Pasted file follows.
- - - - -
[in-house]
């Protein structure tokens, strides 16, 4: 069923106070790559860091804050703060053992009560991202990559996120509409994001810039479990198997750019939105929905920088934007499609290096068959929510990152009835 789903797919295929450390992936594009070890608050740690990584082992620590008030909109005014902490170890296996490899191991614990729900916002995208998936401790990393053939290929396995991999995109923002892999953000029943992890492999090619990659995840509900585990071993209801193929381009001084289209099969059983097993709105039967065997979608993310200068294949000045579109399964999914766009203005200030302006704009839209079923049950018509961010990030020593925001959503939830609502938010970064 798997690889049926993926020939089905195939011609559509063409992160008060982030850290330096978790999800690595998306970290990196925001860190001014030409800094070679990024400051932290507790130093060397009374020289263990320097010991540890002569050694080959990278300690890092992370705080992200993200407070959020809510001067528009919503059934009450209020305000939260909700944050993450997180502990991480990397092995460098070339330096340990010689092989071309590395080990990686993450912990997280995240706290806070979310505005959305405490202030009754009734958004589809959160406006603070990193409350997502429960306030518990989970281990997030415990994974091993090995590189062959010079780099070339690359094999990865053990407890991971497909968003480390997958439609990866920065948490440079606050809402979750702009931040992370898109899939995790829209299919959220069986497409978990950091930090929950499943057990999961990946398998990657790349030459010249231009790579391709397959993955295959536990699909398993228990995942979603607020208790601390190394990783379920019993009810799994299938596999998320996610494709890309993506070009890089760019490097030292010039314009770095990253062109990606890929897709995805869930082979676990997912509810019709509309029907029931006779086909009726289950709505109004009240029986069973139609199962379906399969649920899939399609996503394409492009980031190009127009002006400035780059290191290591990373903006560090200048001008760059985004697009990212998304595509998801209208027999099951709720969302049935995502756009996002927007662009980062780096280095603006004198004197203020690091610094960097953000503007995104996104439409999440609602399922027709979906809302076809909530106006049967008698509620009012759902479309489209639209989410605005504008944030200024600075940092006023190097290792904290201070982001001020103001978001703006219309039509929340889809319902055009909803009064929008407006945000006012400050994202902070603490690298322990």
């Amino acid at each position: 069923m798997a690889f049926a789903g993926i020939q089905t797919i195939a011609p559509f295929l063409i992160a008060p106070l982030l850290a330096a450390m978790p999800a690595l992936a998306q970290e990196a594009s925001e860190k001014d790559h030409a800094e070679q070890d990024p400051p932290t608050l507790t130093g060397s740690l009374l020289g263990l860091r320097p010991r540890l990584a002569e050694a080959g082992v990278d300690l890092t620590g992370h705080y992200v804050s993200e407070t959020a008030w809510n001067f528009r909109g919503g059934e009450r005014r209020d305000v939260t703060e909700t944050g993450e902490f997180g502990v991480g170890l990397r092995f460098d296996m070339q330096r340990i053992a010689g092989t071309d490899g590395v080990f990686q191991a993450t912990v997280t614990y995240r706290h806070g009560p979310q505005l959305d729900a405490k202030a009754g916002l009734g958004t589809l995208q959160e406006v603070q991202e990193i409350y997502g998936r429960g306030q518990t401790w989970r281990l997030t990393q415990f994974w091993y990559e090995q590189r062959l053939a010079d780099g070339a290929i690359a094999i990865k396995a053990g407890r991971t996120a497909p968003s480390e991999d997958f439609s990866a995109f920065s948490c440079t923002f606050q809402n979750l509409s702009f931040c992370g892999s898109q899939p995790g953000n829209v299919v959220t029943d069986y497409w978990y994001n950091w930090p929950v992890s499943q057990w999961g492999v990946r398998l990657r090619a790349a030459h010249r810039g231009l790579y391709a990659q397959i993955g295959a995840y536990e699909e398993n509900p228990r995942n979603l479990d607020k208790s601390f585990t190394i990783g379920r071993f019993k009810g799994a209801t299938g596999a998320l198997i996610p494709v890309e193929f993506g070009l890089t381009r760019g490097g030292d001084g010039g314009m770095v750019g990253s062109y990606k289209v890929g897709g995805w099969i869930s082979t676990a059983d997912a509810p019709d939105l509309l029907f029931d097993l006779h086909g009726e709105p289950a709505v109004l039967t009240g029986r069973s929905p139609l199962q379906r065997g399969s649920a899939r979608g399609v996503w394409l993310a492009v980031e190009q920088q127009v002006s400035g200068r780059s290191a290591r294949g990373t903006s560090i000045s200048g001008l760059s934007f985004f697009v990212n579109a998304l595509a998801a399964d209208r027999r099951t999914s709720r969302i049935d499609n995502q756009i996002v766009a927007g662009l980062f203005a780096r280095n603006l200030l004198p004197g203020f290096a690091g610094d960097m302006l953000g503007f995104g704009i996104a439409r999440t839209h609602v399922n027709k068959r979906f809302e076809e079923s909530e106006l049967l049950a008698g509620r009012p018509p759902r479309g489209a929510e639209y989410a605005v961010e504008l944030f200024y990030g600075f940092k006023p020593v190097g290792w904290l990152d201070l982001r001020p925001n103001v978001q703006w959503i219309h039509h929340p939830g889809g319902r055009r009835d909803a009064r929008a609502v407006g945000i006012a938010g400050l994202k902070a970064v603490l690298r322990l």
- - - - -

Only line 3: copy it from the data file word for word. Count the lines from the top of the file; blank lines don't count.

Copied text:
């Amino acid at each position: 069923m798997a690889f049926a789903g993926i020939q089905t797919i195939a011609p559509f295929l063409i992160a008060p106070l982030l850290a330096a450390m978790p999800a690595l992936a998306q970290e990196a594009s925001e860190k001014d790559h030409a800094e070679q070890d990024p400051p932290t608050l507790t130093g060397s740690l009374l020289g263990l860091r320097p010991r540890l990584a002569e050694a080959g082992v990278d300690l890092t620590g992370h705080y992200v804050s993200e407070t959020a008030w809510n001067f528009r909109g919503g059934e009450r005014r209020d305000v939260t703060e909700t944050g993450e902490f997180g502990v991480g170890l990397r092995f460098d296996m070339q330096r340990i053992a010689g092989t071309d490899g590395v080990f990686q191991a993450t912990v997280t614990y995240r706290h806070g009560p979310q505005l959305d729900a405490k202030a009754g916002l009734g958004t589809l995208q959160e406006v603070q991202e990193i409350y997502g998936r429960g306030q518990t401790w989970r281990l997030t990393q415990f994974w091993y990559e090995q590189r062959l053939a010079d780099g070339a290929i690359a094999i990865k396995a053990g407890r991971t996120a497909p968003s480390e991999d997958f439609s990866a995109f920065s948490c440079t923002f606050q809402n979750l509409s702009f931040c992370g892999s898109q899939p995790g953000n829209v299919v959220t029943d069986y497409w978990y994001n950091w930090p929950v992890s499943q057990w999961g492999v990946r398998l990657r090619a790349a030459h010249r810039g231009l790579y391709a990659q397959i993955g295959a995840y536990e699909e398993n509900p228990r995942n979603l479990d607020k208790s601390f585990t190394i990783g379920r071993f019993k009810g799994a209801t299938g596999a998320l198997i996610p494709v890309e193929f993506g070009l890089t381009r760019g490097g030292d001084g010039g314009m770095v750019g990253s062109y990606k289209v890929g897709g995805w099969i869930s082979t676990a059983d997912a509810p019709d939105l509309l029907f029931d097993l006779h086909g009726e709105p289950a709505v109004l039967t009240g029986r069973s929905p139609l199962q379906r065997g399969s649920a899939r979608g399609v996503w394409l993310a492009v980031e190009q920088q127009v002006s400035g200068r780059s290191a290591r294949g990373t903006s560090i000045s200048g001008l760059s934007f985004f697009v990212n579109a998304l595509a998801a399964d209208r027999r099951t999914s709720r969302i049935d499609n995502q756009i996002v766009a927007g662009l980062f203005a780096r280095n603006l200030l004198p004197g203020f290096a690091g610094d960097m302006l953000g503007f995104g704009i996104a439409r999440t839209h609602v399922n027709k068959r979906f809302e076809e079923s909530e106006l049967l049950a008698g509620r009012p018509p759902r479309g489209a929510e639209y989410a605005v961010e504008l944030f200024y990030g600075f940092k006023p020593v190097g290792w904290l990152d201070l982001r001020p925001n103001v978001q703006w959503i219309h039509h929340p939830g889809g319902r055009r009835d909803a009064r929008a609502v407006g945000i006012a938010g400050l994202k902070a970064v603490l690298r322990l």